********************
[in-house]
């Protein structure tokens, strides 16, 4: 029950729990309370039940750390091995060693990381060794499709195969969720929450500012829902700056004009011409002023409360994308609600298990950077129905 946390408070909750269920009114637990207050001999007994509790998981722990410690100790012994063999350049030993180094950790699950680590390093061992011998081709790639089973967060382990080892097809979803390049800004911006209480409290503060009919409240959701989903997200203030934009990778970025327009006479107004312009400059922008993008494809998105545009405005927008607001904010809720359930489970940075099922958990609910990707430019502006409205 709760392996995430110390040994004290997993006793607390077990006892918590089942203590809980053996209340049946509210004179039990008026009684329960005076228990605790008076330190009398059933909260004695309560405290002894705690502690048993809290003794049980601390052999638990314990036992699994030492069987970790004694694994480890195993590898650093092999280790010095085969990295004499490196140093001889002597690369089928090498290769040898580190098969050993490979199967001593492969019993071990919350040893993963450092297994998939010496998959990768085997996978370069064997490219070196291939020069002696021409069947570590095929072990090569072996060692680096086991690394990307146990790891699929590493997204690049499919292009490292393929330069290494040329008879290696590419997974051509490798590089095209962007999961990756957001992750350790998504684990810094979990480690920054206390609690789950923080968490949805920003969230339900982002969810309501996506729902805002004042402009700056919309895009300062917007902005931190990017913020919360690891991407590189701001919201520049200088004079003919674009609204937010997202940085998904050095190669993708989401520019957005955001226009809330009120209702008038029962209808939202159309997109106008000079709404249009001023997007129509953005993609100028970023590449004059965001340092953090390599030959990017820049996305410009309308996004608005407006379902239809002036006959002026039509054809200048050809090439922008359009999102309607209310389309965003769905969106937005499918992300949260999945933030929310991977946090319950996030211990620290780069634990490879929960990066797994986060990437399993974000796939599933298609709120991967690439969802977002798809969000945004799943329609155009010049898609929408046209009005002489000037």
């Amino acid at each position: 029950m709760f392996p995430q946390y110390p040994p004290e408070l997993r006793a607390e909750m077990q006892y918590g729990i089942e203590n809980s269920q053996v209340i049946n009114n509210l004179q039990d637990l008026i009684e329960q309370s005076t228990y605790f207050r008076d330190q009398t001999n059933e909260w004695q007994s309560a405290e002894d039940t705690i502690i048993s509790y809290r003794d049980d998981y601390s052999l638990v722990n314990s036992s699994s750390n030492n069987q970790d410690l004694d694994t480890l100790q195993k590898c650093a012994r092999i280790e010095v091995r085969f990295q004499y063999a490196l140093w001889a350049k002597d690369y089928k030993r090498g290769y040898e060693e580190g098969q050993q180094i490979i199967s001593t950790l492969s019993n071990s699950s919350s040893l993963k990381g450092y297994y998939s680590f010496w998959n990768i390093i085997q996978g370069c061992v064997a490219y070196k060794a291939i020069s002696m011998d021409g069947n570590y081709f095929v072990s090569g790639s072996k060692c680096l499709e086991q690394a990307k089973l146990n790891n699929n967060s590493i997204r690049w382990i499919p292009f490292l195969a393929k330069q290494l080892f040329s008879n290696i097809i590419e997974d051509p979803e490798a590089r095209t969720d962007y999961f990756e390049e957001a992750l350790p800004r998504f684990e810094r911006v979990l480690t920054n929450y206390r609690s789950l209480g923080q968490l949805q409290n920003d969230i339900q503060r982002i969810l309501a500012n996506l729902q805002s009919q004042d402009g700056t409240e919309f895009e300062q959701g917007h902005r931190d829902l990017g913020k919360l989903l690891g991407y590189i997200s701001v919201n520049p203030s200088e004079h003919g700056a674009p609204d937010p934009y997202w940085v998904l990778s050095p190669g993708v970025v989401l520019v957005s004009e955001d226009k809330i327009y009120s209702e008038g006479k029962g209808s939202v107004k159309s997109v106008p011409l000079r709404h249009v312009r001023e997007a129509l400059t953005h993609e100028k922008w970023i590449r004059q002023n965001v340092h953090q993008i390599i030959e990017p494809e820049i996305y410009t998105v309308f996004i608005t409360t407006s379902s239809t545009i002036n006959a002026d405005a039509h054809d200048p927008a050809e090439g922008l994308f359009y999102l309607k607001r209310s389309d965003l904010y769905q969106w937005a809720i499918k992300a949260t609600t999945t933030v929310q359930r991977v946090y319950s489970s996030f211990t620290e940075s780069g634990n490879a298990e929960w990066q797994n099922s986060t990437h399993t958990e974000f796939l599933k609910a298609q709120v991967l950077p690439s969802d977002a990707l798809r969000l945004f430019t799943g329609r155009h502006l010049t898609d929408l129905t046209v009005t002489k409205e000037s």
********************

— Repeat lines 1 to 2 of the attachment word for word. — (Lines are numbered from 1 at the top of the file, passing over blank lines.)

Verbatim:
[in-house]
């Protein structure tokens, strides 16, 4: 029950729990309370039940750390091995060693990381060794499709195969969720929450500012829902700056004009011409002023409360994308609600298990950077129905 946390408070909750269920009114637990207050001999007994509790998981722990410690100790012994063999350049030993180094950790699950680590390093061992011998081709790639089973967060382990080892097809979803390049800004911006209480409290503060009919409240959701989903997200203030934009990778970025327009006479107004312009400059922008993008494809998105545009405005927008607001904010809720359930489970940075099922958990609910990707430019502006409205 709760392996995430110390040994004290997993006793607390077990006892918590089942203590809980053996209340049946509210004179039990008026009684329960005076228990605790008076330190009398059933909260004695309560405290002894705690502690048993809290003794049980601390052999638990314990036992699994030492069987970790004694694994480890195993590898650093092999280790010095085969990295004499490196140093001889002597690369089928090498290769040898580190098969050993490979199967001593492969019993071990919350040893993963450092297994998939010496998959990768085997996978370069064997490219070196291939020069002696021409069947570590095929072990090569072996060692680096086991690394990307146990790891699929590493997204690049499919292009490292393929330069290494040329008879290696590419997974051509490798590089095209962007999961990756957001992750350790998504684990810094979990480690920054206390609690789950923080968490949805920003969230339900982002969810309501996506729902805002004042402009700056919309895009300062917007902005931190990017913020919360690891991407590189701001919201520049200088004079003919674009609204937010997202940085998904050095190669993708989401520019957005955001226009809330009120209702008038029962209808939202159309997109106008000079709404249009001023997007129509953005993609100028970023590449004059965001340092953090390599030959990017820049996305410009309308996004608005407006379902239809002036006959002026039509054809200048050809090439922008359009999102309607209310389309965003769905969106937005499918992300949260999945933030929310991977946090319950996030211990620290780069634990490879929960990066797994986060990437399993974000796939599933298609709120991967690439969802977002798809969000945004799943329609155009010049898609929408046209009005002489000037």